Detailed, first principles-based simulations of turbulent fluid flows called Direct Numerical Simulations (DNS) remain the ultimate benchmark for Computational Fluid Dynamics (CFD) in the field of fluid turbulence. They offer an unprecedented level of insight not available with physical experiments or model-based simulations. However, they are constrained in terms of their size and complexity by the availability and optimal use of computational resources. It is for these types of simulations, that High Performance Computing (HPC) has had the greatest impact. During this talk, I will present two studies illustrating this class of flow simulations that I have performed. The first problem is that of the interaction of a blast wave with isotropic turbulence. This is the fluid dynamic abstraction of a sub-problem encountered in Inertial Confinement Fusion (ICF), which is a fusion-based energy technology that does not have the radiation side effects of fission-based sources. The second problem is from the field of combustion called Reactivity Controlled Compression Ignition (RCCI), which is a new type of engine technology that promises very high levels of thermal efficiency, comparable to the best hybrids available today. In each case, I will present a highly simplified, but important fluid dynamic problem that was abstracted from the main that captures the key fluid dynamic features of interest and the insights gained from these simulations. Along the way, I will also discuss details of the CFD codes involved and the numerical methods deployed therein.

MPI-3.0 and MPI-3.1 Overview

Wednesday, June 24, 12 - 1:00pm, 943-238 Conference Room, Oakland Scientific Facility
Dr. Rolf Rabenseifner, High Performance Computing Center Stuttgart

After a brief introduction to the MPI Forum by Alice Koniges, Rolf Rabenseifner will give a comprehensive overview of the standard. MPI-3.0 was approved by the MPI Forum on September 21, 2012, and MPI-3.1 was released June 4, 2015. MPI-3.0 is a major update to the MPI standard. The updates include the extension of collective operations to include nonblocking versions and sparse and scalable irregular neighbor collectives, a new Fortran 2008 binding, a new tools interface, new routines to handle large counts, and extensions to the one-sided operations, which also adds a new shared memory programming model. MPI-3.1 is mainly an errata update to the MPI standard. New functions added include routines to manipulate MPI_Aint values in a portable manner, nonblocking collective I/O routines, and additional routines in the tools interface. The talk will give an overview on the new methods and will discuss in more detail the new MPI shared memory programming model.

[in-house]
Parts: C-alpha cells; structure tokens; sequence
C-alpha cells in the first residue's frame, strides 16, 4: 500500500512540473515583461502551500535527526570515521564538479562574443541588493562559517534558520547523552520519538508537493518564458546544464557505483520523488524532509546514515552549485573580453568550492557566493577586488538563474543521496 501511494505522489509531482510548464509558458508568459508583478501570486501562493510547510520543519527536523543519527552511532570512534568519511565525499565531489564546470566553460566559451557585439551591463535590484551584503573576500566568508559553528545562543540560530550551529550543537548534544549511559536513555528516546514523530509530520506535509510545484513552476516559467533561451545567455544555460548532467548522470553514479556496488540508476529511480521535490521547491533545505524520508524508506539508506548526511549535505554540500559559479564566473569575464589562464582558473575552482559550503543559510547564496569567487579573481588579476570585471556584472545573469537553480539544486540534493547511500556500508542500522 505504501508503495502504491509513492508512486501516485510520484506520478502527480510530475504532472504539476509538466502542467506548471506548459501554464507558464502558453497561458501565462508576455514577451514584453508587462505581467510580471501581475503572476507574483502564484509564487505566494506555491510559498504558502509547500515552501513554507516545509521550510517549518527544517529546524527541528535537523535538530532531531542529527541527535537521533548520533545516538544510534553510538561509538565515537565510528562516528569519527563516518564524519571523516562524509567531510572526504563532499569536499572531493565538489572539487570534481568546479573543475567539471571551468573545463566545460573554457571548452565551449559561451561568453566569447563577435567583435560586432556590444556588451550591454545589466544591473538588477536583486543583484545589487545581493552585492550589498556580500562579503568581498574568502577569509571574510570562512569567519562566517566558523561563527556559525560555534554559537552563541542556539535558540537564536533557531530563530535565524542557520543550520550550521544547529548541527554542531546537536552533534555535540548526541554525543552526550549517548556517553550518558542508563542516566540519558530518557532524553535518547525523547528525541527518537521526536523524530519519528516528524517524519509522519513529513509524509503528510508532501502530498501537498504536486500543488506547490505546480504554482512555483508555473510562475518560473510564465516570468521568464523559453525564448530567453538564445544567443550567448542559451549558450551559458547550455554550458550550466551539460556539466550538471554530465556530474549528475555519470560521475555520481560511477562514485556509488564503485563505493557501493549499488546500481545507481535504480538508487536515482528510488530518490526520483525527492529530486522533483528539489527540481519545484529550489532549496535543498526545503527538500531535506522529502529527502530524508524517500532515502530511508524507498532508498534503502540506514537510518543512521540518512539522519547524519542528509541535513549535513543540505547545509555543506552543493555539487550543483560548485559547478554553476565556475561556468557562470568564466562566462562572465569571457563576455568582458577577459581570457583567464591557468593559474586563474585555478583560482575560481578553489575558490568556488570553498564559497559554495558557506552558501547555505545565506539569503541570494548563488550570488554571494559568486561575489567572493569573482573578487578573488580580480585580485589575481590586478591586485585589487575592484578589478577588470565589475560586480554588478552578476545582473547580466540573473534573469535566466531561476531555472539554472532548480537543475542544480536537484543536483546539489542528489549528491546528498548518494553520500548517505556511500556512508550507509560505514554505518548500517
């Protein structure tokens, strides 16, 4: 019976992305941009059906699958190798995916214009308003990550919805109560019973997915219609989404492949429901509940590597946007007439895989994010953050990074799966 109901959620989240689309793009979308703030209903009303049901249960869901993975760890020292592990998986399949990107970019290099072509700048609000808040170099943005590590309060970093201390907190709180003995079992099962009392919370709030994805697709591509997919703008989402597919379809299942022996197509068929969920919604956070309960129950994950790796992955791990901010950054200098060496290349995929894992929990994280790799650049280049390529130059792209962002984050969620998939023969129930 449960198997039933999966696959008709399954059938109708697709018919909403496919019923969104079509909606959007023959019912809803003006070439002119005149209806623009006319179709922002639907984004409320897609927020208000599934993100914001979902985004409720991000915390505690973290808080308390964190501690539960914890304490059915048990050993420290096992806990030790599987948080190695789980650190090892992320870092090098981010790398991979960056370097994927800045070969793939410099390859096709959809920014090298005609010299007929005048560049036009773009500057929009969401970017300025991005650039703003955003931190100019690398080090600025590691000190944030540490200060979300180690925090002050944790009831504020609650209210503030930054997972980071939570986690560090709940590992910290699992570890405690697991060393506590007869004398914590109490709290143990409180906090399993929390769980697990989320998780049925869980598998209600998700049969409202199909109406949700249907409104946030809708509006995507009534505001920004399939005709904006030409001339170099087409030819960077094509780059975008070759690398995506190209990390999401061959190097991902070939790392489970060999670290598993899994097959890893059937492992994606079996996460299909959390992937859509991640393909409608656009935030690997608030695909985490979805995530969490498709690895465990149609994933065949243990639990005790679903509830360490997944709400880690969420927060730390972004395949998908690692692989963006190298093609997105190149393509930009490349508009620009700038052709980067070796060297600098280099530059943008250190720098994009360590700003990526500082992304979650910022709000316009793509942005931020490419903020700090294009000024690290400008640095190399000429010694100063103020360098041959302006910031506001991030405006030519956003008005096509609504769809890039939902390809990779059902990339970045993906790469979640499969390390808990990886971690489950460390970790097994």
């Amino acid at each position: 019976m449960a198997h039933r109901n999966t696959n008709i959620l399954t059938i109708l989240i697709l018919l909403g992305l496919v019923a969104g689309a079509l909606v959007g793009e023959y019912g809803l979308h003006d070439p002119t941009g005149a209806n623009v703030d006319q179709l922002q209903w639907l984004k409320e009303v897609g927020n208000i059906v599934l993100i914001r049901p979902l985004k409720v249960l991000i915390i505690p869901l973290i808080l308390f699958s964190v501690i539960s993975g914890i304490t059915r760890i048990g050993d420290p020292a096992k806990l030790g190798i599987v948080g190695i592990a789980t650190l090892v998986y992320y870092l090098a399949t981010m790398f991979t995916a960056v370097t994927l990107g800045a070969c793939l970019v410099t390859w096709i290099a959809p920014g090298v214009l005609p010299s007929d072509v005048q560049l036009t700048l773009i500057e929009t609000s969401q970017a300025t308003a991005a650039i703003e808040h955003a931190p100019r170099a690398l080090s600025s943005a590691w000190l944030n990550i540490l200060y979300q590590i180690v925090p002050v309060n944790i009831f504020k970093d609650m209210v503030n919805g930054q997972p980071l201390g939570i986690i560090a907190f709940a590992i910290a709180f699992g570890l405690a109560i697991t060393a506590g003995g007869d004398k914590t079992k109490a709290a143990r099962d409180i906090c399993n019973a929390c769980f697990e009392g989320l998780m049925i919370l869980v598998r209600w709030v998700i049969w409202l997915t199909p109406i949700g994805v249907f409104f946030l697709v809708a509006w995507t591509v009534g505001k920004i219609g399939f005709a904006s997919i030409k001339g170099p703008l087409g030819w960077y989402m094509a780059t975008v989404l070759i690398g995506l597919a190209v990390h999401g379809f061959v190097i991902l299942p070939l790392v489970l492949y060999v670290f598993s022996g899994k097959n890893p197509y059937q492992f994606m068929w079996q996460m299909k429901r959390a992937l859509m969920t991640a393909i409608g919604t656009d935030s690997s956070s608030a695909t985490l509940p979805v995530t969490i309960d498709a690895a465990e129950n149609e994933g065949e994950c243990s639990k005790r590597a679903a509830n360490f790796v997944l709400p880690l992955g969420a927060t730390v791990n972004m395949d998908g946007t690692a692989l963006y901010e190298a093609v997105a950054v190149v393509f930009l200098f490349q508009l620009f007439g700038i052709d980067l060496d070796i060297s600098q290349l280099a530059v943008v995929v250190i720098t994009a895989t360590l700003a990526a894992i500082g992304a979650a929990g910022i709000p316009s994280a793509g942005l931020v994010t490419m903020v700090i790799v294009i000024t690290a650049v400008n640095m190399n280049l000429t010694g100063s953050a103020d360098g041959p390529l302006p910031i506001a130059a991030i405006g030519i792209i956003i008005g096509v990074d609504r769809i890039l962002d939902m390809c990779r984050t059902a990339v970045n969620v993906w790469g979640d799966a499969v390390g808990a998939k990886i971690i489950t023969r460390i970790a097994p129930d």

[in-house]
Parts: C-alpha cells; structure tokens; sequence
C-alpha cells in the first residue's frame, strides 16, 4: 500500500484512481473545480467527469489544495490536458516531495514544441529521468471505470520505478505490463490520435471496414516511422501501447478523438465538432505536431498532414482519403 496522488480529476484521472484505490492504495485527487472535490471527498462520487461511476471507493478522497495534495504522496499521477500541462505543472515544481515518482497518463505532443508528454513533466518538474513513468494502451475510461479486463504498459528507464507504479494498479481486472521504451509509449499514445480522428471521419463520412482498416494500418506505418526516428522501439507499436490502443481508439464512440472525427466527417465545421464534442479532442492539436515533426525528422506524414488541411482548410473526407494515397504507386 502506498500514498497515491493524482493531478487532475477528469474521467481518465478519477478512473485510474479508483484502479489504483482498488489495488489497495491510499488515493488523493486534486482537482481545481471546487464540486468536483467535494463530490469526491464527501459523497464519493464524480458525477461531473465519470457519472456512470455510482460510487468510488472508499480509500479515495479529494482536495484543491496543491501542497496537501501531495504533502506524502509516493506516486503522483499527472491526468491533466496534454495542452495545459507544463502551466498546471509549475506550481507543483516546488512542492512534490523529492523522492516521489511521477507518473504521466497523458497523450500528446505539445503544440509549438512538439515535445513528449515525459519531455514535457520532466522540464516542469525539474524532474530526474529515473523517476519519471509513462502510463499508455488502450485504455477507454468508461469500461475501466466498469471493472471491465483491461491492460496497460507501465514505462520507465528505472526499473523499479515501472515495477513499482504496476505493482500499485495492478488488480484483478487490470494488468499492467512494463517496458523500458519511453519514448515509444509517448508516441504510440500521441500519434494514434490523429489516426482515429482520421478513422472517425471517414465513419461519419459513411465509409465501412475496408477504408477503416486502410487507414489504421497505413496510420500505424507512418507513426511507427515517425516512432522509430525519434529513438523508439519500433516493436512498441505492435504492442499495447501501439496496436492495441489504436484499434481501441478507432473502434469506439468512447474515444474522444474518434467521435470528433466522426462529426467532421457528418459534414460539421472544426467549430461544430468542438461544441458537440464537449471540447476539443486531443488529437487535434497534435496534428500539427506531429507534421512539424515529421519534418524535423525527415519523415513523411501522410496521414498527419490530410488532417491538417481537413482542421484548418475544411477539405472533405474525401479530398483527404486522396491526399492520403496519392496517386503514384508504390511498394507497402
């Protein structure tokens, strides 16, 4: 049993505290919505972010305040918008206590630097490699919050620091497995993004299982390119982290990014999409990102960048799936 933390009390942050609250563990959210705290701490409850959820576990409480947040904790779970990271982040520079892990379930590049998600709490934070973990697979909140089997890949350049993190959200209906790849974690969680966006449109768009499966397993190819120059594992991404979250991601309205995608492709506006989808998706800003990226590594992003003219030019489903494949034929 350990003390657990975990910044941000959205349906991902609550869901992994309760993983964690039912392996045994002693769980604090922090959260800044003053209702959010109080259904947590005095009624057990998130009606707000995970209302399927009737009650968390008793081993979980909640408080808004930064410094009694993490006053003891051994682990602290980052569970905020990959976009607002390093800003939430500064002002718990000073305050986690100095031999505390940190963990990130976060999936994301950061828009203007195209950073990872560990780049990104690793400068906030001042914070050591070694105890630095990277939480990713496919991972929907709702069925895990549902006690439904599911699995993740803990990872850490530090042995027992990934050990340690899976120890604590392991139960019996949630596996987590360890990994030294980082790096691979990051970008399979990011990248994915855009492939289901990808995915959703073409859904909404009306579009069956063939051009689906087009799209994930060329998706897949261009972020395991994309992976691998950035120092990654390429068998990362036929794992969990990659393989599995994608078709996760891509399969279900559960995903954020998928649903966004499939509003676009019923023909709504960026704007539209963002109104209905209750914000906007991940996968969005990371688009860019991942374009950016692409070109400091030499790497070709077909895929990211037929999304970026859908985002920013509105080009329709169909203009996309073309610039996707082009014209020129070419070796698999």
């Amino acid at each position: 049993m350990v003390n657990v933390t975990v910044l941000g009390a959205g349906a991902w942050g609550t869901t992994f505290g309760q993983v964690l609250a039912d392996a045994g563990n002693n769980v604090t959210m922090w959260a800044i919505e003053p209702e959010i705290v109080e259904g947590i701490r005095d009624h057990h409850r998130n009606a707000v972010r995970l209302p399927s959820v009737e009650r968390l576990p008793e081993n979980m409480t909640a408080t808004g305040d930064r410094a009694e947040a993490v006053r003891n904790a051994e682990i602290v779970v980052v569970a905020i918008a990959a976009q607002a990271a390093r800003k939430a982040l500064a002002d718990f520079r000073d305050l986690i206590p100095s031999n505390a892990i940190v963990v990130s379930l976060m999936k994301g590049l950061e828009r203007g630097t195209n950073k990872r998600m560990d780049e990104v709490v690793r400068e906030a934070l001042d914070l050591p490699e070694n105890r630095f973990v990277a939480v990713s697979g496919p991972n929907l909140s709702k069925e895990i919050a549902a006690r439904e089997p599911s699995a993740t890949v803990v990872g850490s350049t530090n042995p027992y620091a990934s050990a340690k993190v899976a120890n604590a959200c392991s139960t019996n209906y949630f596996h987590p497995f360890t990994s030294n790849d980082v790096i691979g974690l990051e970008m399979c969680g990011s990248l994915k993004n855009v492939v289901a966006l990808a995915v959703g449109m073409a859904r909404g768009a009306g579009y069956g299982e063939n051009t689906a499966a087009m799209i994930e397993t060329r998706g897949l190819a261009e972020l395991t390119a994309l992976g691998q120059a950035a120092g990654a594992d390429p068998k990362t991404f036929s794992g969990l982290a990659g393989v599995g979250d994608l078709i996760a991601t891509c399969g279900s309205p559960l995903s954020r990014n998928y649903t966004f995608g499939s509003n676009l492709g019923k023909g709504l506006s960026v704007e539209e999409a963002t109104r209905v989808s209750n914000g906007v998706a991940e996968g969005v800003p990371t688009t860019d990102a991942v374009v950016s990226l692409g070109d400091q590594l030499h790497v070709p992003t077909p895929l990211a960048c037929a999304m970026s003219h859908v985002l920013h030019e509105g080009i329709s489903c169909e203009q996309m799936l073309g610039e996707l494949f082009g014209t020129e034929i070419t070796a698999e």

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CS Summer Student Seminar Series

Introduction to HPC

Thursday, June 25, 10:30am-12:00pm
OSF (Oakland Scientific Facility), 415 20th Street, 2nd Floor

Rebecca-Hartman Baker, Yulok Lam, and Ray Spence of NERSC, LBNL

What is High Performance Computing and storage, or HPC? Who uses it and why? We'll talk about these questions as well as what makes a supercomputer so super and what's so big about scientific big data. Finally we'll discuss the challenges facing system designers and application scientists as we move into the many-core era of HPC.

10:30am Arrive at OSF, check in at first floor
10:45 - 11:15am Introduction to HPC, Richard Gerber and Rebecca-Hartman Baker, NERSC
11:15am - noon Tour of NERSC machine room, Yulok Lam and Ray Spence (Please see special tour requirements below.)

   –  Closed-toe shoes are required to tour the computer room.
   –  A light sweater or jacket is recommended for the computer room visit.
   –  Please be prompt. Arrive at OSF 10-15 minutes in advance.
   –  Bring your badge.
   –  No onsite parking.
»Transportation and parking options.